Britain in 2022 may be a metropolitan empire, but back in 1997 it still had a sort-of actual empire, and while the handover of Hong Kong in July was largely ceremonial, it was some ceremony. There’s a certain type of London-based person (usually in the media) who gets very teary-eyed reminiscing about the 2012 London Olympics opening ceremony (another anniversary approaching), tweeting between tears about how ‘we were a better country then… united…. tolerant… team GB…. our NHS… Mo Farah… bloody Brexit… changed everything’. If I’m honest, the whole event leaves me as cold as a Charles Dance character discussing the deaths of some poor people, but I do feel teary-eyed watching the Black Watch, Prince Charles and Chris Patten handing over our precious jewel to the Communists. But I accept I’m probably unusual here.
Another, more well-remembered cultural landmark was the death of Princess Diana later in the summer, which caused an outpouring of emotion that Peter Hitchens contrasted so sharply with the funeral of Churchill in his excellent if slightly depressing book, The Abolition of Britain. Hitchens looked at how a people once known for their reticence and stoicism had become emotionally giddy and incontinent, a revolution in manners which came to a head in the week following Diana’s death.
Again the whole thing left me feeling totally empty, if anything a bit wary of how insane my countrymen were, as if the KGB had spiked the water supply with acid as part of some weird Cold War PsyOp; in particular I disliked the way that the Royal Family were goaded into displaying their emotions by a mob of morons on their doorstep, all of the anger whipped up by the same newspapers who had driven the poor woman to her death (not to mention ruined the lives of countless others by intruding on their privacy). At one point a taxi driver appeared in court because he’d punched an eastern European tourist who had taken away a teddy bear left by the palace, like he was Britain’s answer to Jack Ruby. What a country.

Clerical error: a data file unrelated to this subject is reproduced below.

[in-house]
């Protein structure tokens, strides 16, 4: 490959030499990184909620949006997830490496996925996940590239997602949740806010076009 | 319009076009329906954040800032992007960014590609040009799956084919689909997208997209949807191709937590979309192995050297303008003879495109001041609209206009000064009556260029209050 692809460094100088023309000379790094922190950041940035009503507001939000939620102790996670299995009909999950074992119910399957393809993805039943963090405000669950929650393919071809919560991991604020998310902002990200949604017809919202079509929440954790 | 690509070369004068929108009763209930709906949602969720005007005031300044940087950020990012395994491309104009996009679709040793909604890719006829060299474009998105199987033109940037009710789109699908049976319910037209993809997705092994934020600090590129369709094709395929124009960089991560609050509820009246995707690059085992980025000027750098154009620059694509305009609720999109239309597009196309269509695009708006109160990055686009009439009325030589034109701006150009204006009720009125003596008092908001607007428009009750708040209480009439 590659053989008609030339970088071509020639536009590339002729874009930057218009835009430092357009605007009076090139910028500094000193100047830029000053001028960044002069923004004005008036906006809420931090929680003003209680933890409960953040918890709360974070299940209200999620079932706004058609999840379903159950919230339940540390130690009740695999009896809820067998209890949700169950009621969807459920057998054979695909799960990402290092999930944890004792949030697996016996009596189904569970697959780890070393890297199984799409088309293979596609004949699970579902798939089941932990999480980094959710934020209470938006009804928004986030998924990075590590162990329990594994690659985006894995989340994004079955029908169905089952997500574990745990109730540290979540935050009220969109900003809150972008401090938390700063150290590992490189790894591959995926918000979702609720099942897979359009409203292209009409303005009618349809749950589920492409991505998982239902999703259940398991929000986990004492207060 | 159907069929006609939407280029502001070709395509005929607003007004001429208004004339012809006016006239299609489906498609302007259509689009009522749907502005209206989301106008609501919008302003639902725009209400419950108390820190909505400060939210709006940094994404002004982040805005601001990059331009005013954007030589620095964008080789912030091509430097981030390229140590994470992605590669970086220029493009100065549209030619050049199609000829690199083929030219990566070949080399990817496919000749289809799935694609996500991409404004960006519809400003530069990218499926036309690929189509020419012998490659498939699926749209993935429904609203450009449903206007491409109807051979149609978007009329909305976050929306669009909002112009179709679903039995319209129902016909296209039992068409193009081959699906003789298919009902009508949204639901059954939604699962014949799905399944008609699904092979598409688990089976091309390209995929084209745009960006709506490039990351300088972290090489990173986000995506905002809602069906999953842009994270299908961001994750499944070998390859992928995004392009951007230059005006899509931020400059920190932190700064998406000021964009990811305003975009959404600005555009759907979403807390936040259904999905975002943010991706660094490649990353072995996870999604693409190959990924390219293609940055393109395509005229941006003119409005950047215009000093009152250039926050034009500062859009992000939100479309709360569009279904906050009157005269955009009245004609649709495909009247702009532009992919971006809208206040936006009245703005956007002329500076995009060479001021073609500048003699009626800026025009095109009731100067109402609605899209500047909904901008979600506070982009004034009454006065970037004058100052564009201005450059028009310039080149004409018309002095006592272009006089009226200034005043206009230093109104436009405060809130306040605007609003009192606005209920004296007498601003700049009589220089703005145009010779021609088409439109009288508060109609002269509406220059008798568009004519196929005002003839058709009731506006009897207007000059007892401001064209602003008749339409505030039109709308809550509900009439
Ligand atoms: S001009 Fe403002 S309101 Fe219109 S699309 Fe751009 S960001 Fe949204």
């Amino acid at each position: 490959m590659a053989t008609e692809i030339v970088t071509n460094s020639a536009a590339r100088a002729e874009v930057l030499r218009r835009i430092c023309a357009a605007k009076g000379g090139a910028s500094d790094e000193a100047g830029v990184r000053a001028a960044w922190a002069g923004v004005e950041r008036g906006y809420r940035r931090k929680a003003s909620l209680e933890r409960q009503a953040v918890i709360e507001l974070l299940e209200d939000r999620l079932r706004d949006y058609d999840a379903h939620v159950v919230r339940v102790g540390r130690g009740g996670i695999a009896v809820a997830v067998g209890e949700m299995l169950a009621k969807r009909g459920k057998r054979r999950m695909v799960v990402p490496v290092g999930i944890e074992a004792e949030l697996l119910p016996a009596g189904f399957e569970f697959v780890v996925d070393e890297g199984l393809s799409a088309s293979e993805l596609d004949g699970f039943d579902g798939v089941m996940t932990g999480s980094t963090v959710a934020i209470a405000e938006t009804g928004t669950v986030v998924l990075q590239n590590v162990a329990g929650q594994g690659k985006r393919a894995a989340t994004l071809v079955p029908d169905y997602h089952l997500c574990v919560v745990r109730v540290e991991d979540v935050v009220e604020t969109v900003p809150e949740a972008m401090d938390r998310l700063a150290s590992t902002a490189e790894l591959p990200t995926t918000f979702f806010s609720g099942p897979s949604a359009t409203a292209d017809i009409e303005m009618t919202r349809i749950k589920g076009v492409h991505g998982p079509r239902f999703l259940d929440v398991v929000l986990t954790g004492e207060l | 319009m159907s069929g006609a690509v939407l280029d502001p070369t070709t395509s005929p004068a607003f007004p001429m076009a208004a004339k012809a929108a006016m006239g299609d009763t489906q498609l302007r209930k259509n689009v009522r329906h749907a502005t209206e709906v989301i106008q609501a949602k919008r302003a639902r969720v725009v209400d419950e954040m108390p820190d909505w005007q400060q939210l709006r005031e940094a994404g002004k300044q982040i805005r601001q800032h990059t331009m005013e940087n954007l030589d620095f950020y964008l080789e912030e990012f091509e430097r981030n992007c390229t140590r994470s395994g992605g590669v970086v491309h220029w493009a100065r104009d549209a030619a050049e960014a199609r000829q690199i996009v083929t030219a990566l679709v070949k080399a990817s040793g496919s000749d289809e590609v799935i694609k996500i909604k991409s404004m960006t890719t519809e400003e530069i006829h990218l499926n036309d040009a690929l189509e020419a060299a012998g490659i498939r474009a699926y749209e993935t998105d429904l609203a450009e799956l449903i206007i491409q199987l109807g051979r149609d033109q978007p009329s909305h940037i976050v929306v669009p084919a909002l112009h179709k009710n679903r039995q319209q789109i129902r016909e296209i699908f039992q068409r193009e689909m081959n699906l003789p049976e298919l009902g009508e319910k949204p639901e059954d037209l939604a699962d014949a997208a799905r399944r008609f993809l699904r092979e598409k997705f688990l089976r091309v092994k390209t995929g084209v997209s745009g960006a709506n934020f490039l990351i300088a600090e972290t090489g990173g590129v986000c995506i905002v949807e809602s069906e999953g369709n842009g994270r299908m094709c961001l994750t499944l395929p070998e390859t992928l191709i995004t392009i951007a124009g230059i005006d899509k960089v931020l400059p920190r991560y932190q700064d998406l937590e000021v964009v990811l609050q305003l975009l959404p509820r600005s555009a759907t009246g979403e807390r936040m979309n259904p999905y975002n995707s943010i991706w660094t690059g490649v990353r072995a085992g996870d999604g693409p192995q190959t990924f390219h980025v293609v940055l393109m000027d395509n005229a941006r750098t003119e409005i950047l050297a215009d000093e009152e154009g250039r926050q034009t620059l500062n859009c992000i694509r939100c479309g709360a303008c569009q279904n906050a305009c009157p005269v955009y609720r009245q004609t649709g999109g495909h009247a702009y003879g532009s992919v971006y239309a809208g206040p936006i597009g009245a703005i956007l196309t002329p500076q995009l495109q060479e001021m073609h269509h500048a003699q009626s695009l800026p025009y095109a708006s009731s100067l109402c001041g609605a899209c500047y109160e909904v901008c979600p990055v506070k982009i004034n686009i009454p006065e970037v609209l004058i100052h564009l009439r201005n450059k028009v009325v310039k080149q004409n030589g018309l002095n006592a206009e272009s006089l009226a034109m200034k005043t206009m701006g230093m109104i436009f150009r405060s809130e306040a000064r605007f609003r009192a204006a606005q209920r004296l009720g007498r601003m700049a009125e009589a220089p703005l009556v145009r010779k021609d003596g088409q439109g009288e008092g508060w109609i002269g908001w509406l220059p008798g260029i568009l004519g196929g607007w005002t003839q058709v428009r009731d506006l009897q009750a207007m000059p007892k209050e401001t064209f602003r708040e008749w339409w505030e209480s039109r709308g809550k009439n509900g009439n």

It was also the abolition of Britain in another way, the Scottish referendum that year leading to a form of devolution that has never really worked successfully; with the UK system now lopsided and Scotland ruled by a one-party state, without enough power to actually make them unpopular but enough to embed nationalism into everyday life.
And then, of course, 26, June 1997 saw the publication of the most significant and important book of our century so far, which – despite its author being turned on by fans and even the young actors whose careers she made – probably says more about our age than any other.
That Harry Potter became so overused as a political allegory by people old enough to know better shouldn’t distract from the joy it gave to millions of children (including my own, for which I am hugely grateful). But the Hogwarts series, for all its traditionalist settings, did characterise one important aspect of the 21st century culture wars, that it is in one way a dispute between the average and the atypical.
As our lifestyles, values and beliefs have undergone dispersion, the great cultural divide that has grown is largely between those who want laws and social norms to best suit l’homme moyen and those who want their increasingly atypical identity protected, affirmed and promoted – the muggles and the wizards. That these two desires might inevitably be in conflict is behind much ideological dispute, something true believers are unable to see, because in a world without religion, national identity or the familial ties that once defined us as people, their wizard identity is all that they really have.
All that, in a sense, began for us in 1997, the year that changed Britain.